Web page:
Building block 10: Improving (direct) access to payment systems by banks, non-banks and payment infrastructures

Access to key domestic payment systems helps banks, non-bank payment service providers (PSPs) and financial market infrastructures (FMIs) to provide cross-border payment services safely and efficiently. In particular, expanded access can level the playing field for PSPs and foster greater competition and innovation. Direct participation can reduce the number of intermediaries in transaction chains, hence lowering the prefunding costs incurred by market participants without access to payment systems.

However, expanded access may also broaden risk for participants and operators and will need to be appropriately considered. Authorities and payment system operators may also face further complexities in areas such as legal eligibility and alignment of regulatory standards, among others.


Improving access to key payment systems that settle in central bank money would support progress on other building blocks of the G20 programme. In particular, access to real-time gross settlement (RTGS) systems – typically owned and operated by central banks – is critical for market participants who need to settle obligations in central bank money. However, only a minority of systems settling in central bank money currently provide direct access to the three important types of cross-border payment provider: non-bank PSPs, foreign banks and FMIs. Collaboration and coordination across jurisdictions considering expanding access to these systems simultaneously could amplify the benefits for cross-border payments.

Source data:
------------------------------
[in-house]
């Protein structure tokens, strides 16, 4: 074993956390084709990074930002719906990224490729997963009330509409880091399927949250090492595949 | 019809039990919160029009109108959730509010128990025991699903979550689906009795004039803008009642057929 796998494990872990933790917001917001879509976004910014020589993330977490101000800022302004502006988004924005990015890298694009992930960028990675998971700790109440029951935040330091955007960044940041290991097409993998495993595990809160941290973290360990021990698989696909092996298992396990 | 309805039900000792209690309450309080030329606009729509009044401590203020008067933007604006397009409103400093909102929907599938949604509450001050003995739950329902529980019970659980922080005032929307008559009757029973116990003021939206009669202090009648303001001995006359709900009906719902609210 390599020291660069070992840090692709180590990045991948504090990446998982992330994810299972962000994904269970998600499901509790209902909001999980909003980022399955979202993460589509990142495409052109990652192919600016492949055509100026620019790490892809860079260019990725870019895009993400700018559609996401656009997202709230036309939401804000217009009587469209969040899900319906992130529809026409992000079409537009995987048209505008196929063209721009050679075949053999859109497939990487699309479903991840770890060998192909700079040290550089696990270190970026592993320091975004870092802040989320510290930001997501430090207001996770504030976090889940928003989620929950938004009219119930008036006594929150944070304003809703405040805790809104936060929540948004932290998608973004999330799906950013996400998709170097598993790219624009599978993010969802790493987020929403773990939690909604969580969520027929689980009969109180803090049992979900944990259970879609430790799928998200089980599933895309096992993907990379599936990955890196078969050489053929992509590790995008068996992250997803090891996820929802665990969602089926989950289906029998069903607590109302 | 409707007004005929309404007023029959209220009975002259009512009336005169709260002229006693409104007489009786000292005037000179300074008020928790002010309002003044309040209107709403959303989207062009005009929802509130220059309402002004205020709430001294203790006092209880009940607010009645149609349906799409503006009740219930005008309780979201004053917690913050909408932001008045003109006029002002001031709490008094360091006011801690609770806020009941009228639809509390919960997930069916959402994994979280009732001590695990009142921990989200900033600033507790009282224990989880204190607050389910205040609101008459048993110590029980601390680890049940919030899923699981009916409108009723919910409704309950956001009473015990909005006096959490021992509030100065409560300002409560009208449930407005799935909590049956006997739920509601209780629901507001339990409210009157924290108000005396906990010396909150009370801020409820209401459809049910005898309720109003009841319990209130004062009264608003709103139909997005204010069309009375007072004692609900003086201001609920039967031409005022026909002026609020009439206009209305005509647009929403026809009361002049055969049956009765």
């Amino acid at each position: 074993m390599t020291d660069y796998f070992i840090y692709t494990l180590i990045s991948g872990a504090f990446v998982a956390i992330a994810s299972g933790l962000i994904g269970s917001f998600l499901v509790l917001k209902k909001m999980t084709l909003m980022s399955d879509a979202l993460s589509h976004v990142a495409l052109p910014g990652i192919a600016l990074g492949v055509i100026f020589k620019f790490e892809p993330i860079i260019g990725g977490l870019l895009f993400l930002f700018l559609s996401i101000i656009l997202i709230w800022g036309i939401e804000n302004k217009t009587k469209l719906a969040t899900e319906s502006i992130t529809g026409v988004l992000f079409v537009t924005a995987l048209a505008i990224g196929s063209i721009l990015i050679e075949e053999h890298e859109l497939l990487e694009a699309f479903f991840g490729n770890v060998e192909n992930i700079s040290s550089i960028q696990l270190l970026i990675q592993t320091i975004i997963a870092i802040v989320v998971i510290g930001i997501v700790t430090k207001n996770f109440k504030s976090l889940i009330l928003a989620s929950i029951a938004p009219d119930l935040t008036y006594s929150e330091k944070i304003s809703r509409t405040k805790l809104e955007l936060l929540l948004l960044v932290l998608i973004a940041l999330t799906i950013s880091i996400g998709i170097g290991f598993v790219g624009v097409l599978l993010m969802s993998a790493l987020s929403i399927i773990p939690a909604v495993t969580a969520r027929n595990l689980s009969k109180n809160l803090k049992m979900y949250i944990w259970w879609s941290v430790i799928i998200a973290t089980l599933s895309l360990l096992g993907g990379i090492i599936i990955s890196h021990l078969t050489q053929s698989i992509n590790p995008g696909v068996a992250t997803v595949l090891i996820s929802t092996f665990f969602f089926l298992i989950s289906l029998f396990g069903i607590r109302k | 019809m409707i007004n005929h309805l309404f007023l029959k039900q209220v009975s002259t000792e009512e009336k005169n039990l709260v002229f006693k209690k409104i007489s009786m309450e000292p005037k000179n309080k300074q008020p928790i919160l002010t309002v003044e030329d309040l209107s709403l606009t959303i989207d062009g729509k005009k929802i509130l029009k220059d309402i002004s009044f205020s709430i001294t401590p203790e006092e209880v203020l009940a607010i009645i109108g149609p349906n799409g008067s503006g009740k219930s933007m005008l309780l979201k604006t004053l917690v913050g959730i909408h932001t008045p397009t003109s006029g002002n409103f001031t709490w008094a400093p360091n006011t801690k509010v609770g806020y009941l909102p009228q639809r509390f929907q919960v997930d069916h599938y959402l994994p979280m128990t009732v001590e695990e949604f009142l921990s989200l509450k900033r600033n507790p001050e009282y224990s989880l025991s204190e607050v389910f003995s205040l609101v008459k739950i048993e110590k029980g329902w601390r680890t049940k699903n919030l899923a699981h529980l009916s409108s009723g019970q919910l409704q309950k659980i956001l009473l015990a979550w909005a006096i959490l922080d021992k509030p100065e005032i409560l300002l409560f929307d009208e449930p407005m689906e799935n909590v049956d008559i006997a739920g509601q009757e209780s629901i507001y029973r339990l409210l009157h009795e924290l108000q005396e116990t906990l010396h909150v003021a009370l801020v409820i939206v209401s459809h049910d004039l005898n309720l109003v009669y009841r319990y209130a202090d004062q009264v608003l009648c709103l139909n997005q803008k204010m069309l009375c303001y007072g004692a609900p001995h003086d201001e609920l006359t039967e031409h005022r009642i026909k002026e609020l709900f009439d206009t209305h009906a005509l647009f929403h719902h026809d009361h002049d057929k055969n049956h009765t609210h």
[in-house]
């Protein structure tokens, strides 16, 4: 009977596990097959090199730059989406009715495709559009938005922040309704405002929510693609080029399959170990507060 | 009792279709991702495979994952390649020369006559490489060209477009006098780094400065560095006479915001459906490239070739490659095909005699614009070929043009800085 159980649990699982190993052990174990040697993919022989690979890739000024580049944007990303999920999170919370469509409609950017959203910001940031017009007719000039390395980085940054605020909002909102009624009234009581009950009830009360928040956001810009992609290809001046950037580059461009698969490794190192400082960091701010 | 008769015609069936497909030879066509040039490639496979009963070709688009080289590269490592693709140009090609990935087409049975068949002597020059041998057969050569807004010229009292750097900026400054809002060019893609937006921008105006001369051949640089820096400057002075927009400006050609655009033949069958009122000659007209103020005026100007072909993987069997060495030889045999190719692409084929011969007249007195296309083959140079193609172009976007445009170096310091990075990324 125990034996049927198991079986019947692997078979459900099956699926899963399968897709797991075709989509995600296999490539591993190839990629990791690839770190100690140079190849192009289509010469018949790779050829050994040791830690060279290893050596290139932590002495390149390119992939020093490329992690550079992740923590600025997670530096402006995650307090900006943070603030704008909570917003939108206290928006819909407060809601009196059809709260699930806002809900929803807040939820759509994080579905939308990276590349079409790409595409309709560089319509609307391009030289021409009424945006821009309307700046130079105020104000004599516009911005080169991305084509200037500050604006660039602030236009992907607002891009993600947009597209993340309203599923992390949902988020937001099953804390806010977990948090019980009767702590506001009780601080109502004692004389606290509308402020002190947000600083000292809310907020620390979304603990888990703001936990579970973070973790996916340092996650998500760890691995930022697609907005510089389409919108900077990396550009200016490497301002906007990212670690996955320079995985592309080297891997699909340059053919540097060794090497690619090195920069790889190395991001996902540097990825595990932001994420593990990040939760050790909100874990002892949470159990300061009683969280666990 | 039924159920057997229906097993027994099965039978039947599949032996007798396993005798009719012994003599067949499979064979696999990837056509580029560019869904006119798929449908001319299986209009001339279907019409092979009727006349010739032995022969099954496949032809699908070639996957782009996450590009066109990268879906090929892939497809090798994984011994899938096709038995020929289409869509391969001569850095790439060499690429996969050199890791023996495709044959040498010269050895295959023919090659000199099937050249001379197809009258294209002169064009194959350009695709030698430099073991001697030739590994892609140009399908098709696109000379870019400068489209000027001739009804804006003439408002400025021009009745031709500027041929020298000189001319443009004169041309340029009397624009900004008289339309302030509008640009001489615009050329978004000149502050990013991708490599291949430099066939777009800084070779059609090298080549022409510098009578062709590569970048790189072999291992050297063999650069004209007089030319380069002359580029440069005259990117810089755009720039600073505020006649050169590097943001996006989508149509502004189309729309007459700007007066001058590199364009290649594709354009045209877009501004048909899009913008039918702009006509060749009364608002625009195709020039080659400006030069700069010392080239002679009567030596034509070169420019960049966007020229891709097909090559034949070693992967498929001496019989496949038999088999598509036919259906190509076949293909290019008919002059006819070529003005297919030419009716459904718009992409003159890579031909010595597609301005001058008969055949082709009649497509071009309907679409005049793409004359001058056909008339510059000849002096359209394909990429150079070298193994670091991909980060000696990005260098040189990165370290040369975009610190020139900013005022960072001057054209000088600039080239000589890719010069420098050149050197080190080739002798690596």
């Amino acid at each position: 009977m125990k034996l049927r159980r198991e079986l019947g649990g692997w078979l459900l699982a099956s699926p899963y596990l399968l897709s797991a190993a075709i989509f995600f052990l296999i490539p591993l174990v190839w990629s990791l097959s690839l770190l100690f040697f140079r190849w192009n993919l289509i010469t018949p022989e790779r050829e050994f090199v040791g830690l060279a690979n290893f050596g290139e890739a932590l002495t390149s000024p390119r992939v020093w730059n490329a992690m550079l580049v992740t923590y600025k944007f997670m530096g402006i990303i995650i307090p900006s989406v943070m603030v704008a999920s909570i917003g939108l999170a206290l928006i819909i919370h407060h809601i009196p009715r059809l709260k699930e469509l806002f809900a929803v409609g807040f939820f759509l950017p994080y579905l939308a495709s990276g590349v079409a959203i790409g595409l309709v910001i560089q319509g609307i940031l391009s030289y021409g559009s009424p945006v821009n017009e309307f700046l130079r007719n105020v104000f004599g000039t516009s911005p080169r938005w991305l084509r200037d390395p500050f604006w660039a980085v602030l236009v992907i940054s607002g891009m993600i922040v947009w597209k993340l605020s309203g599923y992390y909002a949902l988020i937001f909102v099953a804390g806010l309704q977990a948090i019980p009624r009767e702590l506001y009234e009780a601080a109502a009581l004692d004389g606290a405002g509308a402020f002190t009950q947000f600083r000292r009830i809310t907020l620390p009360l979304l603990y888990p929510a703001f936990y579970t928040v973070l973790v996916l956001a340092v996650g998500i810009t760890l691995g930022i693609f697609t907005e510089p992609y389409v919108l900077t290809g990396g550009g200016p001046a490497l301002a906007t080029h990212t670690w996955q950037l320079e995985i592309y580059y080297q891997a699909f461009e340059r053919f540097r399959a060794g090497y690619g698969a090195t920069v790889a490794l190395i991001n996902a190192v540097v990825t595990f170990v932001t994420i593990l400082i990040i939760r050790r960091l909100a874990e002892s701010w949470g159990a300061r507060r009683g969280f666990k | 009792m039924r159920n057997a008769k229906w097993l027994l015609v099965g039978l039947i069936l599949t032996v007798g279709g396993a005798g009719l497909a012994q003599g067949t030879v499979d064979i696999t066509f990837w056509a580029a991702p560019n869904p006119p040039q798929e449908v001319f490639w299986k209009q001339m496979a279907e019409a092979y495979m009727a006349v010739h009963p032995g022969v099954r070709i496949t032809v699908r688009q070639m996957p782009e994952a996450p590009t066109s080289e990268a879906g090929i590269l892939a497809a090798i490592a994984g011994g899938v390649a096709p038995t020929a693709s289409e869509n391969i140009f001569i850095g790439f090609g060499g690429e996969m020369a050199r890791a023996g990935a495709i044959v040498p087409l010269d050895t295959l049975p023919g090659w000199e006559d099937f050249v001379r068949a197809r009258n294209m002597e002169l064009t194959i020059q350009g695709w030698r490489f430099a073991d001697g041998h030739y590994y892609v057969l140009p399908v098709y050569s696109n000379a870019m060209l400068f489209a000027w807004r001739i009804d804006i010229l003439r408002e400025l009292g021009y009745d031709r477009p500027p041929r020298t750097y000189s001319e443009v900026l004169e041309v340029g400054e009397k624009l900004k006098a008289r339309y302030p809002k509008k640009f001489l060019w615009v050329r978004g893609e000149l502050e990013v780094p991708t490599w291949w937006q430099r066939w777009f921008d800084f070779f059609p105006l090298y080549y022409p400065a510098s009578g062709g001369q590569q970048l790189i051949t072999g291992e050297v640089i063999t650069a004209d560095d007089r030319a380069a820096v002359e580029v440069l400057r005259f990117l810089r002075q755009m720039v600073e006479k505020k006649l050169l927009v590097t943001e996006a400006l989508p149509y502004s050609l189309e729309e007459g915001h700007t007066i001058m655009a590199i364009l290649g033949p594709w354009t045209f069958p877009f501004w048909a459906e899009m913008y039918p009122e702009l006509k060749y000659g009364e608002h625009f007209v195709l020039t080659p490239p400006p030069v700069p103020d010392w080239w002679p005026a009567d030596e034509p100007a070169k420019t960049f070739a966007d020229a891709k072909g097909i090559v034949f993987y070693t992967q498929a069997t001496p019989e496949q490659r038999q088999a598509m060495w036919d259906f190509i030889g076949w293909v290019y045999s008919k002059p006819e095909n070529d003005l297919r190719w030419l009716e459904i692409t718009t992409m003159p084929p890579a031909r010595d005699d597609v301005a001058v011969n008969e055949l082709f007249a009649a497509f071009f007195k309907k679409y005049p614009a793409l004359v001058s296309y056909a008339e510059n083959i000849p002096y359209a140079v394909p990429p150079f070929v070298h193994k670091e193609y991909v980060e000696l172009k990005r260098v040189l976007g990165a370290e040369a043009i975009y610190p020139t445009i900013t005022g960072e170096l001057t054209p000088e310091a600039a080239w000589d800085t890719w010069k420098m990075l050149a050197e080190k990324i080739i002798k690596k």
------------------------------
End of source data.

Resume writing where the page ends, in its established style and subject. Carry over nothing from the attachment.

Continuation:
• In 2021, the CPMI surveyed 82 jurisdictions to take stock of current payment system access policies and practices, and subsequently held focused discussions and workshops with PSPs to support the assessment of direct access objectives, benefits and barriers.

In May 2022, the CPMI published a best practices framework for the self-assessment of access policies to key payment systems.